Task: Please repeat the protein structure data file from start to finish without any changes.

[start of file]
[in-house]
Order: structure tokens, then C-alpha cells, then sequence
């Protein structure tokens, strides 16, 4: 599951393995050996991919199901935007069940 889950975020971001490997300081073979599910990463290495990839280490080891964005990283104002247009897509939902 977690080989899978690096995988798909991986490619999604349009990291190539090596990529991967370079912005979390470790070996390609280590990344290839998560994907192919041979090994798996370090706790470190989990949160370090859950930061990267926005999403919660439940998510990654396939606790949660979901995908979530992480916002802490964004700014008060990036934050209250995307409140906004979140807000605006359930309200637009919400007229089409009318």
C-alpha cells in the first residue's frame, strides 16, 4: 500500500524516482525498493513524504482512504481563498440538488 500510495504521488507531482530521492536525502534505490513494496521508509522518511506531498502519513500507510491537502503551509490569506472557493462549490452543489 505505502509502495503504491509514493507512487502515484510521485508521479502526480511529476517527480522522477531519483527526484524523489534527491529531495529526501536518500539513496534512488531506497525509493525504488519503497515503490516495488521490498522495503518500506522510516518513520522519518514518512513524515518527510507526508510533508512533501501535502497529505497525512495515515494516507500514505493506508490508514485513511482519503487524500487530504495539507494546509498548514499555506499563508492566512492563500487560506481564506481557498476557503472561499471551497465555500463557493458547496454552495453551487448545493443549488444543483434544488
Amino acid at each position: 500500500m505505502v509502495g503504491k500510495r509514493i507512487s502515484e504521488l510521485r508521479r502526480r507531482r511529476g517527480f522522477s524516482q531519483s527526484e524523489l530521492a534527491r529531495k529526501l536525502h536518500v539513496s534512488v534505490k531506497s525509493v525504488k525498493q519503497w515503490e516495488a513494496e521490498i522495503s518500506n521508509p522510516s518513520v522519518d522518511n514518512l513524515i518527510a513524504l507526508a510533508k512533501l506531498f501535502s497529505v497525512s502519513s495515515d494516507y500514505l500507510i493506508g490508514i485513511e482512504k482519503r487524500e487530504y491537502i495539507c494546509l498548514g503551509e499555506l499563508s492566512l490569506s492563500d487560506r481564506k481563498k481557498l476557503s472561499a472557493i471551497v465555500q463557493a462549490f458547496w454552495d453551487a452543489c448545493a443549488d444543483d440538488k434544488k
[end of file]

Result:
[in-house]
Order: structure tokens, then C-alpha cells, then sequence
């Protein structure tokens, strides 16, 4: 599951393995050996991919199901935007069940 889950975020971001490997300081073979599910990463290495990839280490080891964005990283104002247009897509939902 977690080989899978690096995988798909991986490619999604349009990291190539090596990529991967370079912005979390470790070996390609280590990344290839998560994907192919041979090994798996370090706790470190989990949160370090859950930061990267926005999403919660439940998510990654396939606790949660979901995908979530992480916002802490964004700014008060990036934050209250995307409140906004979140807000605006359930309200637009919400007229089409009318």
C-alpha cells in the first residue's frame, strides 16, 4: 500500500524516482525498493513524504482512504481563498440538488 500510495504521488507531482530521492536525502534505490513494496521508509522518511506531498502519513500507510491537502503551509490569506472557493462549490452543489 505505502509502495503504491509514493507512487502515484510521485508521479502526480511529476517527480522522477531519483527526484524523489534527491529531495529526501536518500539513496534512488531506497525509493525504488519503497515503490516495488521490498522495503518500506522510516518513520522519518514518512513524515518527510507526508510533508512533501501535502497529505497525512495515515494516507500514505493506508490508514485513511482519503487524500487530504495539507494546509498548514499555506499563508492566512492563500487560506481564506481557498476557503472561499471551497465555500463557493458547496454552495453551487448545493443549488444543483434544488
Amino acid at each position: 500500500m505505502v509502495g503504491k500510495r509514493i507512487s502515484e504521488l510521485r508521479r502526480r507531482r511529476g517527480f522522477s524516482q531519483s527526484e524523489l530521492a534527491r529531495k529526501l536525502h536518500v539513496s534512488v534505490k531506497s525509493v525504488k525498493q519503497w515503490e516495488a513494496e521490498i522495503s518500506n521508509p522510516s518513520v522519518d522518511n514518512l513524515i518527510a513524504l507526508a510533508k512533501l506531498f501535502s497529505v497525512s502519513s495515515d494516507y500514505l500507510i493506508g490508514i485513511e482512504k482519503r487524500e487530504y491537502i495539507c494546509l498548514g503551509e499555506l499563508s492566512l490569506s492563500d487560506r481564506k481563498k481557498l476557503s472561499a472557493i471551497v465555500q463557493a462549490f458547496w454552495d453551487a452543489c448545493a443549488d444543483d440538488k434544488k